Disconauts Are Go!

Forget Apollo, NASA and the Space Shuttle... the most exciting explorations of space in the last 30 years have been carried out through music.

Sun Ra

Emerging on the radical fringes of jazz in the 1950's Sun Ra (1914-1993) and his Intergalactic Research Arkestra (as his band was later known) set the space vibe in motion with interstellar explorations like 'Space Jazz Reverie', 'Love in Outer Space', 'Disco 3000', and the film 'Space is the Place'.

George Clinton GIF

George Clinton

Described by one critic as "a comic strip version of Sun Ra", George Clinton developed his own funky cosmic Afronaut mythology in the 1970's through his work with Funkadelic and Parliament. For instance, the album "Mothership Connection" (1975) is based around the concept of aliens visiting earth to take the funk back to their own planet.

Sun Ra and Clinton's work can be read as a sort of sci-fi take on Marcus Garvey. While Garvey dreamt of Black Star Liners shipping back people from slavery across the ocean to an African utopia, they leave the planet altogether.

Space continued to be a preoccupation during the 1970s disco boom. Derided by rock critics for its lack of serious content, disco had a distinct utopian element. In disco the intensity of pleasure on the dancefloor was reimagined as an ideal for living rather than just a Saturday night release. The implicit fantasy was of a 'Boogie Wonderland' where music, dancing and sex were organising principles rather than work and the economy. "Lost in music, feel so alive, I quit my nine-to-five", as Sister Sledge put it.

Head for the Sky | All n All

In the unpromising social climate of the 1970's, this wonderland was sometimes projected into space. Earth, Wind and Fire (who recorded 'Boogie Wonderland') combined elements of Egyptology and sci-fi with albums like 'Head for the Sky' (1973) and 'All n All' (1977) with its cover pic of a rocket taking off from a pyramid. In the late 1970s there was a rash of space themed disco hits like Sheila B. Devotion's 'Spacer' and Slick's '(Everybody goes to the) Space Base' (1979), the latter imagining the space base as disco and social centre rather than military-industrial installation.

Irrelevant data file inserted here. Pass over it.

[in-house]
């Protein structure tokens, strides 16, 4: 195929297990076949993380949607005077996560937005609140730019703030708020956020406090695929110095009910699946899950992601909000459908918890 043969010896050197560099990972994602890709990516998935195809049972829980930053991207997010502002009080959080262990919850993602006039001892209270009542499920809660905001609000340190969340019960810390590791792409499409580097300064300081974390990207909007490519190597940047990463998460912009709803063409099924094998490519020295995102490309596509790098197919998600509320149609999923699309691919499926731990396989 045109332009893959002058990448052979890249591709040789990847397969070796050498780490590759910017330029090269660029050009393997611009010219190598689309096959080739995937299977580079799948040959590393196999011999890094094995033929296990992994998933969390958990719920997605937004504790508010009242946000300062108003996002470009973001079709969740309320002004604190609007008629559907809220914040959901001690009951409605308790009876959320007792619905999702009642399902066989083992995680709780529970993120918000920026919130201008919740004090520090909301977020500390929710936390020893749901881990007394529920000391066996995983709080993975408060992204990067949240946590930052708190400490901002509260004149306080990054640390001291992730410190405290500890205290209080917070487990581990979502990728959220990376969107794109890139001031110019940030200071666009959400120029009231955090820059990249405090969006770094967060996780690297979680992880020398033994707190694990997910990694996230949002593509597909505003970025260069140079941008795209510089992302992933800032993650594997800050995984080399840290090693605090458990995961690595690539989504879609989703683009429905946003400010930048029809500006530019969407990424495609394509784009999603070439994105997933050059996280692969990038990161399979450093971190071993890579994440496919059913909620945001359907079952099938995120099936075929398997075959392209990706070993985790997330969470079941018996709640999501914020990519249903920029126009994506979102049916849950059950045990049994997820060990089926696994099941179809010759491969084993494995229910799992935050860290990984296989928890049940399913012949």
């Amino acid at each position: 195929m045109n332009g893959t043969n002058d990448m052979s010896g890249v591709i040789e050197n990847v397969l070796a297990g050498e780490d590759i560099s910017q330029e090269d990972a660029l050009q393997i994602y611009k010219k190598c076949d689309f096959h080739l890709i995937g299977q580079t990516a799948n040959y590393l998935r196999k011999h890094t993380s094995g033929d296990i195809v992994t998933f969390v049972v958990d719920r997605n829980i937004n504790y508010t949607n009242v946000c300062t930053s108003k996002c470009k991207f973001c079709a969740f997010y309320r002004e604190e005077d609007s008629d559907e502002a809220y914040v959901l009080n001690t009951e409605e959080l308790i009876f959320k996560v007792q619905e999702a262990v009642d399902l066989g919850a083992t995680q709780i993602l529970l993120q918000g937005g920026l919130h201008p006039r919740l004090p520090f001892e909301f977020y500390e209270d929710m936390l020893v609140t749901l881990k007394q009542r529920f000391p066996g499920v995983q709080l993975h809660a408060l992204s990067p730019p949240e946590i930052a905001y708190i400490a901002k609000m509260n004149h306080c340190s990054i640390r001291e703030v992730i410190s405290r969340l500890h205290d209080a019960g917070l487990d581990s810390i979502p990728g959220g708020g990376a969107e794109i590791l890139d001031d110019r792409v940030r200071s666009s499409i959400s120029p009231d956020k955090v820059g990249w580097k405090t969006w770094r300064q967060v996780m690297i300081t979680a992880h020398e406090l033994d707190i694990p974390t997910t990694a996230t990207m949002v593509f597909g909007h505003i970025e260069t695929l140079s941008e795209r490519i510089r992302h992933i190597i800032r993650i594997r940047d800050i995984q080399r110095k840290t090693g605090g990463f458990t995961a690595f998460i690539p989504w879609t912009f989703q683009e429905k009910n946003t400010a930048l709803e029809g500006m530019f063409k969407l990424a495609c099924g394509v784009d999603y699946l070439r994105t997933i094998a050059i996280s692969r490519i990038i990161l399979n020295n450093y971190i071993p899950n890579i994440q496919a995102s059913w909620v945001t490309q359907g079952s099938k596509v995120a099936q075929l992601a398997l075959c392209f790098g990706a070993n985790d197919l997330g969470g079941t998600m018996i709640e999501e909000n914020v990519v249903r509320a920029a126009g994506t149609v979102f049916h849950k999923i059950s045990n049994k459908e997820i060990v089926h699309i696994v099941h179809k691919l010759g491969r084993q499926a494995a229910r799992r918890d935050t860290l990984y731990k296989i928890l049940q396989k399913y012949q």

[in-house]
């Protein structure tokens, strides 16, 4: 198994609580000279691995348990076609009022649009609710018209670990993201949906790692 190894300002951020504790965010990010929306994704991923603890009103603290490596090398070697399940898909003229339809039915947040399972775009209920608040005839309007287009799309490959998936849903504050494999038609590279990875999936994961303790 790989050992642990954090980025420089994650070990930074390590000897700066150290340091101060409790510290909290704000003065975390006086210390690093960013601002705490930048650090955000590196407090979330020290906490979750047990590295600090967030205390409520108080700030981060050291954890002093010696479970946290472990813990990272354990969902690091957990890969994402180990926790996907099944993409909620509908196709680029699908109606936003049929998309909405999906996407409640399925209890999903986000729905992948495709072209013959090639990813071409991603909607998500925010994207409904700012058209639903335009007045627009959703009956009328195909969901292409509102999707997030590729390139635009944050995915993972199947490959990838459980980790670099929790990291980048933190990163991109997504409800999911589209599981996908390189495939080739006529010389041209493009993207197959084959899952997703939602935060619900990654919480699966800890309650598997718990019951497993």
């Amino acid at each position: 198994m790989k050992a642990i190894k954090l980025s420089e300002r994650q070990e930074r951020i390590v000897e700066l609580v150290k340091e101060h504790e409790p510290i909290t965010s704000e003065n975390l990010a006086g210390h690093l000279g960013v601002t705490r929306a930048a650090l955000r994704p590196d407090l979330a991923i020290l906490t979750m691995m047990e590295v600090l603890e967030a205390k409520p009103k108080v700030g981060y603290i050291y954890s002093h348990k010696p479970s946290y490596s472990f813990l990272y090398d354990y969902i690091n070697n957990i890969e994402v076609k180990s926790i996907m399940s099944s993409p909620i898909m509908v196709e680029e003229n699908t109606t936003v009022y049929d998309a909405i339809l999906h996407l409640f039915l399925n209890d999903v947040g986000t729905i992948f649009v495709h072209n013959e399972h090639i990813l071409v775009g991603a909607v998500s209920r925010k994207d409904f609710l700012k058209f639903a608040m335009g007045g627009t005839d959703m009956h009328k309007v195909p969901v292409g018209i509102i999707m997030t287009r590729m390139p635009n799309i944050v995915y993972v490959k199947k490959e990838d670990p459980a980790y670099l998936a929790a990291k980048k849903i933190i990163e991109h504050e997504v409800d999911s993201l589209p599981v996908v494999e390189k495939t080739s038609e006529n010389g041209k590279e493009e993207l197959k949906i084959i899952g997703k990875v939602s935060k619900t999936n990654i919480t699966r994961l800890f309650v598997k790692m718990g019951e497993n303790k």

Some of these space records can be viewed as simple cash-ins on the popularity of Star Wars and similar films of this period, but was there something deeper going on? While the sale of disco records reaped big profits for the record companies, the logic of the dancefloor was potentially at odds with the society of domination. On the floor pleasure was elevated above the puritan work ethic and hierarchies of class, race, gender and sexuality were (sometimes) dissolved.

Discos (like today's dance spaces) could have been the launchpad for explorations of different worlds on earth and beyond, powered by the Dance Disco Heat energy on the floor. In this light the disco icon par excellence, the glittering mirror ball, has to be re-evaluated. Detailed archaeological investigations of the alignment of these spheres of light suspended high above the dancefloor will doubtless reveal that they were installed to equip dancers with a rudimentary astronomical knowledge to help them find their way around the universe.

Return to Raido AAA